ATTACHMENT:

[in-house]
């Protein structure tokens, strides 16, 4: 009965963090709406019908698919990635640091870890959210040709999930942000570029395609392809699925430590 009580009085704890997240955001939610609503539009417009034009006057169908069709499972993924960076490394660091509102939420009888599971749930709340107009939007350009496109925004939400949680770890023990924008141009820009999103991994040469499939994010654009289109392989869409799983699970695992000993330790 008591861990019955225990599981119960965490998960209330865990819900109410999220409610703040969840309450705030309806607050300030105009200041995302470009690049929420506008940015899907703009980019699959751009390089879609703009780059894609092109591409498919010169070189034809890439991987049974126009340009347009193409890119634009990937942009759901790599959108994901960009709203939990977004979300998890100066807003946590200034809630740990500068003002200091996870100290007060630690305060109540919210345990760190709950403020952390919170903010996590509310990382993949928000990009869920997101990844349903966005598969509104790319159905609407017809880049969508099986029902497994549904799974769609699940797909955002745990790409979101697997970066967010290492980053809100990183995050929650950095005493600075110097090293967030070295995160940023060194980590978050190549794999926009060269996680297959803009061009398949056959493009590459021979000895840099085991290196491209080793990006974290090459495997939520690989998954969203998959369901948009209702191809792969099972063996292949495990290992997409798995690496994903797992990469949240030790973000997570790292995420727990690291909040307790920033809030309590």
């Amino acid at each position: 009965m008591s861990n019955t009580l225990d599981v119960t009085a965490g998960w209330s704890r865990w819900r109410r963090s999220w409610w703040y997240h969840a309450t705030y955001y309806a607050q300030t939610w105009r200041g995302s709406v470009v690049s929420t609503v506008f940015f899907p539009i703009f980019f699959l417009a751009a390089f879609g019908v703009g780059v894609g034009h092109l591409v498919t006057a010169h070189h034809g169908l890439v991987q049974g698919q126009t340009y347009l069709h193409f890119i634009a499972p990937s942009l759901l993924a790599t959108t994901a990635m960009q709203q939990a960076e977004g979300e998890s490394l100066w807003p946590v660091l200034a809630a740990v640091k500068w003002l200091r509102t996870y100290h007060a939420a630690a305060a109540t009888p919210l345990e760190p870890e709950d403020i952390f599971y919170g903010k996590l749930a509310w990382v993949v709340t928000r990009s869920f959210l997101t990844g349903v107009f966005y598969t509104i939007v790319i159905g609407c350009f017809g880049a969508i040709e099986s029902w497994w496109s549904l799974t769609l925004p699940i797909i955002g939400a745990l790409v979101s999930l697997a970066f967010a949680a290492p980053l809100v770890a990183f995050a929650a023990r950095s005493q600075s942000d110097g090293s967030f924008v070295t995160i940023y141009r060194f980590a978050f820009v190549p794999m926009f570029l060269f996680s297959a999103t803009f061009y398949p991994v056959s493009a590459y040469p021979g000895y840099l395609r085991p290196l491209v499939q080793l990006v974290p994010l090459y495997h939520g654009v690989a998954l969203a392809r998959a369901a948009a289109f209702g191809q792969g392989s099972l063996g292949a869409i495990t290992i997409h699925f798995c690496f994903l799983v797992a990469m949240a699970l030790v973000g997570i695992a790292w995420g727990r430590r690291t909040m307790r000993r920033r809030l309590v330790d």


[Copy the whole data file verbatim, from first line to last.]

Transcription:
[in-house]
């Protein structure tokens, strides 16, 4: 009965963090709406019908698919990635640091870890959210040709999930942000570029395609392809699925430590 009580009085704890997240955001939610609503539009417009034009006057169908069709499972993924960076490394660091509102939420009888599971749930709340107009939007350009496109925004939400949680770890023990924008141009820009999103991994040469499939994010654009289109392989869409799983699970695992000993330790 008591861990019955225990599981119960965490998960209330865990819900109410999220409610703040969840309450705030309806607050300030105009200041995302470009690049929420506008940015899907703009980019699959751009390089879609703009780059894609092109591409498919010169070189034809890439991987049974126009340009347009193409890119634009990937942009759901790599959108994901960009709203939990977004979300998890100066807003946590200034809630740990500068003002200091996870100290007060630690305060109540919210345990760190709950403020952390919170903010996590509310990382993949928000990009869920997101990844349903966005598969509104790319159905609407017809880049969508099986029902497994549904799974769609699940797909955002745990790409979101697997970066967010290492980053809100990183995050929650950095005493600075110097090293967030070295995160940023060194980590978050190549794999926009060269996680297959803009061009398949056959493009590459021979000895840099085991290196491209080793990006974290090459495997939520690989998954969203998959369901948009209702191809792969099972063996292949495990290992997409798995690496994903797992990469949240030790973000997570790292995420727990690291909040307790920033809030309590």
């Amino acid at each position: 009965m008591s861990n019955t009580l225990d599981v119960t009085a965490g998960w209330s704890r865990w819900r109410r963090s999220w409610w703040y997240h969840a309450t705030y955001y309806a607050q300030t939610w105009r200041g995302s709406v470009v690049s929420t609503v506008f940015f899907p539009i703009f980019f699959l417009a751009a390089f879609g019908v703009g780059v894609g034009h092109l591409v498919t006057a010169h070189h034809g169908l890439v991987q049974g698919q126009t340009y347009l069709h193409f890119i634009a499972p990937s942009l759901l993924a790599t959108t994901a990635m960009q709203q939990a960076e977004g979300e998890s490394l100066w807003p946590v660091l200034a809630a740990v640091k500068w003002l200091r509102t996870y100290h007060a939420a630690a305060a109540t009888p919210l345990e760190p870890e709950d403020i952390f599971y919170g903010k996590l749930a509310w990382v993949v709340t928000r990009s869920f959210l997101t990844g349903v107009f966005y598969t509104i939007v790319i159905g609407c350009f017809g880049a969508i040709e099986s029902w497994w496109s549904l799974t769609l925004p699940i797909i955002g939400a745990l790409v979101s999930l697997a970066f967010a949680a290492p980053l809100v770890a990183f995050a929650a023990r950095s005493q600075s942000d110097g090293s967030f924008v070295t995160i940023y141009r060194f980590a978050f820009v190549p794999m926009f570029l060269f996680s297959a999103t803009f061009y398949p991994v056959s493009a590459y040469p021979g000895y840099l395609r085991p290196l491209v499939q080793l990006v974290p994010l090459y495997h939520g654009v690989a998954l969203a392809r998959a369901a948009a289109f209702g191809q792969g392989s099972l063996g292949a869409i495990t290992i997409h699925f798995c690496f994903l799983v797992a990469m949240a699970l030790v973000g997570i695992a790292w995420g727990r430590r690291t909040m307790r000993r920033r809030l309590v330790d």